The archaeology of religion has generated increased interest among social scientists involved in the scientific study of religion. Sharon Steadman recognizes that most of the cultures discussed in this interesting text did not recognize the existence of “religion.” It is largely Western intellectuals who have sought to elevate “religion” as a phenomenon of human society in need of clarification by social scientists. However, Steadman rightly explores the world views of ancient cultures insofar as they overlap with what contemporary anthropologists recognize as religion.
The text is divided into six parts, with varying numbers of chapters per part. Part I introduces Method and Theory in the Archaeology of Religion. In three chapters it introduces the reader to the Archaeology of Religion, an overview Anthropology of Religion, and Interpreting Religion in the Archaeology Past. These chapters provide the reader with a context within which the archaeology of religion is viewed, as a vital framework for understanding what modern social scientists view as religious and cosmological world views.
Part II discusses the emergence of religion in human culture, beginning with Shamanism and following through with a study of the Neanderthals and the Rock Art of Africa and Australia. In each case, the focus is upon how artifacts can be used to infer the world views of the cultures represented by the residuals of cultures long past.
Parts III through VI discuss religions in the Americas, Europe, South and Southeastern Asia, Africa, and the Middle East. Each region is treated with a balanced perspective of what archaeologists know and what they can reasonably speculate about the religious and cosmological beliefs associated with these regions. The organization of the chapters in Part III is both geological and chronological making for an effective structure and summary of a massive amount of information that is more than effectively presented in a succinct fashion.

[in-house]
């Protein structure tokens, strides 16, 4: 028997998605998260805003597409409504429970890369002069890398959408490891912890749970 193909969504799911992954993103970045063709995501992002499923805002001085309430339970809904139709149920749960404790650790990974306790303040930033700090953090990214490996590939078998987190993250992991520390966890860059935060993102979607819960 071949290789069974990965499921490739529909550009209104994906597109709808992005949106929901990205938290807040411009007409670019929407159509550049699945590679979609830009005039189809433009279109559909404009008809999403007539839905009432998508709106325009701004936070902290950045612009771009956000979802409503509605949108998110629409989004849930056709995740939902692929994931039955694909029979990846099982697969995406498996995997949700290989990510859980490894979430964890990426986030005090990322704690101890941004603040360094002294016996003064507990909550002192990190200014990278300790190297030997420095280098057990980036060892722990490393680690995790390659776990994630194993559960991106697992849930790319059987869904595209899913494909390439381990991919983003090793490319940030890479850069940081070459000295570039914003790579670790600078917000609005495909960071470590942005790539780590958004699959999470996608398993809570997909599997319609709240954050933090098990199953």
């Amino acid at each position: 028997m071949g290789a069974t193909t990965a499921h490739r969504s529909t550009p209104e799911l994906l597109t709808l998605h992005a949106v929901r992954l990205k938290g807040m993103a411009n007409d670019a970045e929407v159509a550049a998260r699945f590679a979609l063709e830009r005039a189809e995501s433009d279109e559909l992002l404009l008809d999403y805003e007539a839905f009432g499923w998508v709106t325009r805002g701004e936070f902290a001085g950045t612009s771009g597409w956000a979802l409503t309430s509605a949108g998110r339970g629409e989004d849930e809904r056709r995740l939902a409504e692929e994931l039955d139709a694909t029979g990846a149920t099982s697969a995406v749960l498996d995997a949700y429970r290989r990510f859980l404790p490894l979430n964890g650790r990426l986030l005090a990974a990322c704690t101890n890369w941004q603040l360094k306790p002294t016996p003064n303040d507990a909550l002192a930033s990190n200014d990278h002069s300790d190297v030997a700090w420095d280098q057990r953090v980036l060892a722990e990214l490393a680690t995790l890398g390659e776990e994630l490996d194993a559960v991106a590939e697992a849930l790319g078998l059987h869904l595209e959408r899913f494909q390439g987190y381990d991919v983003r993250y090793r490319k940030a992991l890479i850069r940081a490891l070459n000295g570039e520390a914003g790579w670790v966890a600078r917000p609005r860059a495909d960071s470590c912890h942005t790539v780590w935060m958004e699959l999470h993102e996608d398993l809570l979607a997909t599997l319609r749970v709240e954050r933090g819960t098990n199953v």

Throughout the text, Steadman draws parallels between the beliefs of various cultures. For instance, students who are likely familiar with the story of Noah’s ark will be perhaps surprised to find that it bears a remarkable similarity to Ut-napishtim’s account of the flood story in Gilgamesh. However, Steadman wisely acknowledges such parallels without demeaning the value of flood narratives in any tradition. Likewise, parallels between the early life of Moses and that of Sargon, King of the Akkadians are acknowledged with the reader left to infer reasons for such close parallels. The exploration of cannibalism in various ancient traditions is seen as a reasonable outcome of cosmological beliefs, however distant from those acceptable to modern sensibilities. The overall effect is to present the reader with the fact that religious and cosmological beliefs are not simply derivative from a single set of discreet empirical facts, but form the raw material from which archaeology seeks to illuminate the institution, values, and ideal of societies perhaps distant from our own in chronological time, but no less mirrored in their religions and cosmologies than our own.
Sharon Steadman has produced a highly readable and instructive text. It is most suitable for use as a primary text in the archaeology of religion and as a supplementary text in courses dealing with the social scientific study of religion. It is a richly illustrated, and also provides valuable maps for each of the major geographical areas discussed in the text. In addition, it provides a brief list of useful sources for each of the major chapters of the text. Finally, there is also a useful reference list and index at the end of the text. This is a student friendly text in every way and the publication of a reasonably priced paper edition will hopefully make this a text many instructors will adopt to the benefit of their students.